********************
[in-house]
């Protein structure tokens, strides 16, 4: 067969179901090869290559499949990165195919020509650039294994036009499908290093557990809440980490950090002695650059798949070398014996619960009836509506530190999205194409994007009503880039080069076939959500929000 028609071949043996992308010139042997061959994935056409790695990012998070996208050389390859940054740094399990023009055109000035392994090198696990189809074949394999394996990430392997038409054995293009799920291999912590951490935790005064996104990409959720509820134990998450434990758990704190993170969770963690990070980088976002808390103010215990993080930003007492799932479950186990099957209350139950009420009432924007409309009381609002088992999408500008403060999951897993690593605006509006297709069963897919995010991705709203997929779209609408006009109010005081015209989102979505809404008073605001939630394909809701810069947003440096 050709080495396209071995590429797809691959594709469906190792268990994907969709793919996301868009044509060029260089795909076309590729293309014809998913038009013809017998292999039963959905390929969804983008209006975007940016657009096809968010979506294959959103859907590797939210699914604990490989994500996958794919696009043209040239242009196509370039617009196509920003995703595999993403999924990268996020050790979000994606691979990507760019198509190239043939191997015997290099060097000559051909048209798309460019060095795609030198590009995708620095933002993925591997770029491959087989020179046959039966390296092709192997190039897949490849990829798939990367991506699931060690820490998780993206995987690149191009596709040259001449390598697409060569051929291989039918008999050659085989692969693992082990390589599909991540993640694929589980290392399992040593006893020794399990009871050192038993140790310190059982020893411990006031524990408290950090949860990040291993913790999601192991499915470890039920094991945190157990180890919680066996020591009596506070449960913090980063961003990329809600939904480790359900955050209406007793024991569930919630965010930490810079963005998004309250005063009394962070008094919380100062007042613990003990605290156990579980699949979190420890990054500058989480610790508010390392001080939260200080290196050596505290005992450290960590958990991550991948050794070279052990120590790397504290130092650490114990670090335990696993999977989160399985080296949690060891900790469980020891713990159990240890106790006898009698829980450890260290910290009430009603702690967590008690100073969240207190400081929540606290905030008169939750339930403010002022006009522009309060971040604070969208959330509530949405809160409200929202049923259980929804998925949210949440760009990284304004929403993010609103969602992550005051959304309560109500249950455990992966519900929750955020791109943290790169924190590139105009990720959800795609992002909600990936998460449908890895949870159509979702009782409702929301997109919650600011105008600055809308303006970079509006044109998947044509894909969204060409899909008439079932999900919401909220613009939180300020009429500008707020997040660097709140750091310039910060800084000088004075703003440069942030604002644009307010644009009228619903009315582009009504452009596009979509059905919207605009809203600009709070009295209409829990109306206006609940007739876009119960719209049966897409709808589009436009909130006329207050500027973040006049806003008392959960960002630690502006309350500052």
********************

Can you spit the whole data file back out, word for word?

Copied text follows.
[in-house]
């Protein structure tokens, strides 16, 4: 067969179901090869290559499949990165195919020509650039294994036009499908290093557990809440980490950090002695650059798949070398014996619960009836509506530190999205194409994007009503880039080069076939959500929000 028609071949043996992308010139042997061959994935056409790695990012998070996208050389390859940054740094399990023009055109000035392994090198696990189809074949394999394996990430392997038409054995293009799920291999912590951490935790005064996104990409959720509820134990998450434990758990704190993170969770963690990070980088976002808390103010215990993080930003007492799932479950186990099957209350139950009420009432924007409309009381609002088992999408500008403060999951897993690593605006509006297709069963897919995010991705709203997929779209609408006009109010005081015209989102979505809404008073605001939630394909809701810069947003440096 050709080495396209071995590429797809691959594709469906190792268990994907969709793919996301868009044509060029260089795909076309590729293309014809998913038009013809017998292999039963959905390929969804983008209006975007940016657009096809968010979506294959959103859907590797939210699914604990490989994500996958794919696009043209040239242009196509370039617009196509920003995703595999993403999924990268996020050790979000994606691979990507760019198509190239043939191997015997290099060097000559051909048209798309460019060095795609030198590009995708620095933002993925591997770029491959087989020179046959039966390296092709192997190039897949490849990829798939990367991506699931060690820490998780993206995987690149191009596709040259001449390598697409060569051929291989039918008999050659085989692969693992082990390589599909991540993640694929589980290392399992040593006893020794399990009871050192038993140790310190059982020893411990006031524990408290950090949860990040291993913790999601192991499915470890039920094991945190157990180890919680066996020591009596506070449960913090980063961003990329809600939904480790359900955050209406007793024991569930919630965010930490810079963005998004309250005063009394962070008094919380100062007042613990003990605290156990579980699949979190420890990054500058989480610790508010390392001080939260200080290196050596505290005992450290960590958990991550991948050794070279052990120590790397504290130092650490114990670090335990696993999977989160399985080296949690060891900790469980020891713990159990240890106790006898009698829980450890260290910290009430009603702690967590008690100073969240207190400081929540606290905030008169939750339930403010002022006009522009309060971040604070969208959330509530949405809160409200929202049923259980929804998925949210949440760009990284304004929403993010609103969602992550005051959304309560109500249950455990992966519900929750955020791109943290790169924190590139105009990720959800795609992002909600990936998460449908890895949870159509979702009782409702929301997109919650600011105008600055809308303006970079509006044109998947044509894909969204060409899909008439079932999900919401909220613009939180300020009429500008707020997040660097709140750091310039910060800084000088004075703003440069942030604002644009307010644009009228619903009315582009009504452009596009979509059905919207605009809203600009709070009295209409829990109306206006609940007739876009119960719209049966897409709808589009436009909130006329207050500027973040006049806003008392959960960002630690502006309350500052």